Canyons of Ronda and Caminito del ReyMay 11 in Spain ⋅ ☀️ 29 °C
Inspired by a recent trip of dearest friend Karin and her partner we continue to explore more of beautiful Andalusia. It’s such a beautiful region, especially around this time of the year when nature is looking lush and green. Our next two stops, Ronda and Caminito del Rey, are both in the mountainous area of the region and are both characterised by a large, famous canyon.
Ronda firstly is an ancient town frequently visited by tourists who want to take a walk on the Puente Nuevo: the stone bridge that connects two parts of the city that are split by a large and deep gorge running through the middle. It’s name is “new bridge” while being completed in 1793, as the initial “old” bridge collapsed during the built in 1740 and caused 50 workers their life as they fell down the gorge. Another salient detail: the top of the bridge has rooms used as prisons during the Spanish civil war. Apparently people were executed here simply by throwing them out of the window. All dark history aside, the gorge of Ronda provides for an impressive sight and the view - both of and from the bridge - is stunning. We take a stroll through the old and new town, and on a terrace with panoramic view we enjoy a coffee with cake. Pure bliss!
From Ronda we drive on to El Chorro, the name of the river and tiny village that are close to the canyon walking route of El Caminito del Rey. Driving through a mountainous area we arrive at a campsite right next to a turquoise coloured lake. To get to our spot the road is even smaller, steeper, and curvier than the usual mountain roads, but once settled it’s a beautiful location. The owner tells us that all tickets for the canyon we come for are likely sold out (and online we confirm they are) but also that we shouldn’t worry: if we make sure to be at the entrance at 9:00 AM when the place opens up there should be about 50 tickets available for adhoc sales. Hence, early morning the next day we set out to the canyon to successfully “chope” (Singlish for reserving a seat) our tickets.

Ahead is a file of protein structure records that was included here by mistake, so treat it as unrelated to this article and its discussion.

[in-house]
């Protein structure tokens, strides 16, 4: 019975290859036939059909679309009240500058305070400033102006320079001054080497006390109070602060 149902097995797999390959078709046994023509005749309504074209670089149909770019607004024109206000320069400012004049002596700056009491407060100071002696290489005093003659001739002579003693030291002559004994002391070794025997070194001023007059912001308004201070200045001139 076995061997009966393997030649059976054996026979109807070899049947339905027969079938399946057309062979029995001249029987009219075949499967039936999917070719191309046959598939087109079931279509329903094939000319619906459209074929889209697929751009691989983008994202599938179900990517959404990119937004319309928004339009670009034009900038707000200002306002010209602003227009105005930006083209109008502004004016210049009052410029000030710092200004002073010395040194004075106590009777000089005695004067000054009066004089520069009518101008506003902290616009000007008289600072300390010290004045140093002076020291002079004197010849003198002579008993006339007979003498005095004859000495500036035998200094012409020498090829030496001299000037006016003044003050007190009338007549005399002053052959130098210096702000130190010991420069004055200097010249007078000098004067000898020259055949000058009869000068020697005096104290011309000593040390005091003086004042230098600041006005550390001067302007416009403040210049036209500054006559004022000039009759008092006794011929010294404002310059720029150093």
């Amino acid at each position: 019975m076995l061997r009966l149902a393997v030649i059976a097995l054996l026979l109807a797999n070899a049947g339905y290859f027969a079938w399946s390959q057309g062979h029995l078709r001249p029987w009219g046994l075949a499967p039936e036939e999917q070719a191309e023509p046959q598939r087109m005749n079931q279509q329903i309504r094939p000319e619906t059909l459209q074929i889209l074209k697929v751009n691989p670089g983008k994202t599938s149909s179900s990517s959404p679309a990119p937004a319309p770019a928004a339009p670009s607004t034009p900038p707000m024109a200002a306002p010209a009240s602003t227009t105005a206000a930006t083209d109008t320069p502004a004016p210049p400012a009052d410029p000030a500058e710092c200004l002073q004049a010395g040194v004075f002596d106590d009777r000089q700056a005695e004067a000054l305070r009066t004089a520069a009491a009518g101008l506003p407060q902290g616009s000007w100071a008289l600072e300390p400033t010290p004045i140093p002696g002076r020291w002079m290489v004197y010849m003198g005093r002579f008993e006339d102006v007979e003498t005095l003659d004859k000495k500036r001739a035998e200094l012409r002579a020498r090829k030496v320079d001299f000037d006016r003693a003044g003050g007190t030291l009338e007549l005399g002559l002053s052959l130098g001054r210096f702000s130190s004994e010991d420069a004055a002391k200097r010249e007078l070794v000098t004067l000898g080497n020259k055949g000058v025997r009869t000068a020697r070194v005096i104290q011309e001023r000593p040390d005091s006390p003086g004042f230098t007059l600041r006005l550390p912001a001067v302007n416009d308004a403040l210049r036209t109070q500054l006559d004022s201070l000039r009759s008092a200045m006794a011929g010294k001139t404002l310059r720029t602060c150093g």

When I told my sister Evelien we were going to walk El Caminito del Rey a day earlier she got a little worried and understandably so: until recently this place was notorious for being one of world’s most dangerous trails. Drawing rock climbers, adventure hikers and, let’s be honest, crazy folks, it used to be an hazardous path high up the gorge with holes, missing sections, and no safety barriers. Not being maintained since 1920 it’s no surprise many (including fatal) accidents happened. However in 2015 the entire route has been renovated and officially opened up as a walking trail for tourism: completely safe and suitable for all ages (if able to walk 5 km). There isn’t one time on the route where I lose my nerve or feel the need to be scared. At all! The outlook on the gorge below, the waterval and the river remains to be spectacular. At some spots we can still see the old path: there is no way I would have ever had the gut or stupidity to complete El Caminito del Rey prior 2015! In it’s current shape however I am glad Karin recommended it to us and I do the same for anyone who loves hikes and nature. What used to be the most dangerous hike in the world is now probably one of the safest. Worth the visit!
Completing the trail without accidents (😉) we treat ourselves with an afternoon and evening at the lake: canoeing and having dinner with a view. When we are back at the campsite getting ready for bed we overhear our neighbours’ conversation: they are worried about the difficulty and risk of walking the canyon, probably also still presuming to find the unmaintained path. In the morning we see them set out just before we drive off: packed like professional hikers that are planning to walk a long and difficult trail. I’m sure they’ll be fine (a little disappointed, maybe)!Read more